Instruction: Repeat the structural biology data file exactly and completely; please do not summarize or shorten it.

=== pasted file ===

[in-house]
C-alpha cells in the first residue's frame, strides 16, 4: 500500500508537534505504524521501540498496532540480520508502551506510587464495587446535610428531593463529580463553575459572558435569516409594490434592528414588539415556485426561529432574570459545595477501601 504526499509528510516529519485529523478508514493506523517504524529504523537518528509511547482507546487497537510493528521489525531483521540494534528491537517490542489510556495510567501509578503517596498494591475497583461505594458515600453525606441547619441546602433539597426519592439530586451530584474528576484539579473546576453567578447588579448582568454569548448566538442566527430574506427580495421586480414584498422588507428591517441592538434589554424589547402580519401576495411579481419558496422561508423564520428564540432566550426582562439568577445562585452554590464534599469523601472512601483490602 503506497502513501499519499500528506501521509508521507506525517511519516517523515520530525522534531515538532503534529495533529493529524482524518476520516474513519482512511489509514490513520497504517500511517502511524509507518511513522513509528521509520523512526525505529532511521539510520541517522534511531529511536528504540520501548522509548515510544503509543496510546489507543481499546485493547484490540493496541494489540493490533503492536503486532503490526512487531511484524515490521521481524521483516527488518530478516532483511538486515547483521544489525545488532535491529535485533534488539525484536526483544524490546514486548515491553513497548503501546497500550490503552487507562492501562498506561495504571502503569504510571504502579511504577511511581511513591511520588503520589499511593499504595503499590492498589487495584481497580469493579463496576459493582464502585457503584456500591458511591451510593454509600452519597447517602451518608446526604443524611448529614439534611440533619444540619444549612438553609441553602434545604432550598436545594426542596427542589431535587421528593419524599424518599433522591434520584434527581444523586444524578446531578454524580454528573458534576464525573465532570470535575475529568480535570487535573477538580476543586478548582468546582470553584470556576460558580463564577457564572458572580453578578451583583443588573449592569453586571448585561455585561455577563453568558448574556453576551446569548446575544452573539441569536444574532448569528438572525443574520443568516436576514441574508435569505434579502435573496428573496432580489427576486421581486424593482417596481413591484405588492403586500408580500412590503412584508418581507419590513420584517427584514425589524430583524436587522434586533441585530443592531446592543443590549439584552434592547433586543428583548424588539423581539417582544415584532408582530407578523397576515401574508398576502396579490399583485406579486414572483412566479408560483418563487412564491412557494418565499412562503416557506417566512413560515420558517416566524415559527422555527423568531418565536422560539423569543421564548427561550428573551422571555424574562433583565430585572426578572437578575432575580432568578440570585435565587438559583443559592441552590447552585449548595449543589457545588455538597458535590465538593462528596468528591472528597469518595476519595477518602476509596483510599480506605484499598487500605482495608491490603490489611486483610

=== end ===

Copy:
[in-house]
C-alpha cells in the first residue's frame, strides 16, 4: 500500500508537534505504524521501540498496532540480520508502551506510587464495587446535610428531593463529580463553575459572558435569516409594490434592528414588539415556485426561529432574570459545595477501601 504526499509528510516529519485529523478508514493506523517504524529504523537518528509511547482507546487497537510493528521489525531483521540494534528491537517490542489510556495510567501509578503517596498494591475497583461505594458515600453525606441547619441546602433539597426519592439530586451530584474528576484539579473546576453567578447588579448582568454569548448566538442566527430574506427580495421586480414584498422588507428591517441592538434589554424589547402580519401576495411579481419558496422561508423564520428564540432566550426582562439568577445562585452554590464534599469523601472512601483490602 503506497502513501499519499500528506501521509508521507506525517511519516517523515520530525522534531515538532503534529495533529493529524482524518476520516474513519482512511489509514490513520497504517500511517502511524509507518511513522513509528521509520523512526525505529532511521539510520541517522534511531529511536528504540520501548522509548515510544503509543496510546489507543481499546485493547484490540493496541494489540493490533503492536503486532503490526512487531511484524515490521521481524521483516527488518530478516532483511538486515547483521544489525545488532535491529535485533534488539525484536526483544524490546514486548515491553513497548503501546497500550490503552487507562492501562498506561495504571502503569504510571504502579511504577511511581511513591511520588503520589499511593499504595503499590492498589487495584481497580469493579463496576459493582464502585457503584456500591458511591451510593454509600452519597447517602451518608446526604443524611448529614439534611440533619444540619444549612438553609441553602434545604432550598436545594426542596427542589431535587421528593419524599424518599433522591434520584434527581444523586444524578446531578454524580454528573458534576464525573465532570470535575475529568480535570487535573477538580476543586478548582468546582470553584470556576460558580463564577457564572458572580453578578451583583443588573449592569453586571448585561455585561455577563453568558448574556453576551446569548446575544452573539441569536444574532448569528438572525443574520443568516436576514441574508435569505434579502435573496428573496432580489427576486421581486424593482417596481413591484405588492403586500408580500412590503412584508418581507419590513420584517427584514425589524430583524436587522434586533441585530443592531446592543443590549439584552434592547433586543428583548424588539423581539417582544415584532408582530407578523397576515401574508398576502396579490399583485406579486414572483412566479408560483418563487412564491412557494418565499412562503416557506417566512413560515420558517416566524415559527422555527423568531418565536422560539423569543421564548427561550428573551422571555424574562433583565430585572426578572437578575432575580432568578440570585435565587438559583443559592441552590447552585449548595449543589457545588455538597458535590465538593462528596468528591472528597469518595476519595477518602476509596483510599480506605484499598487500605482495608491490603490489611486483610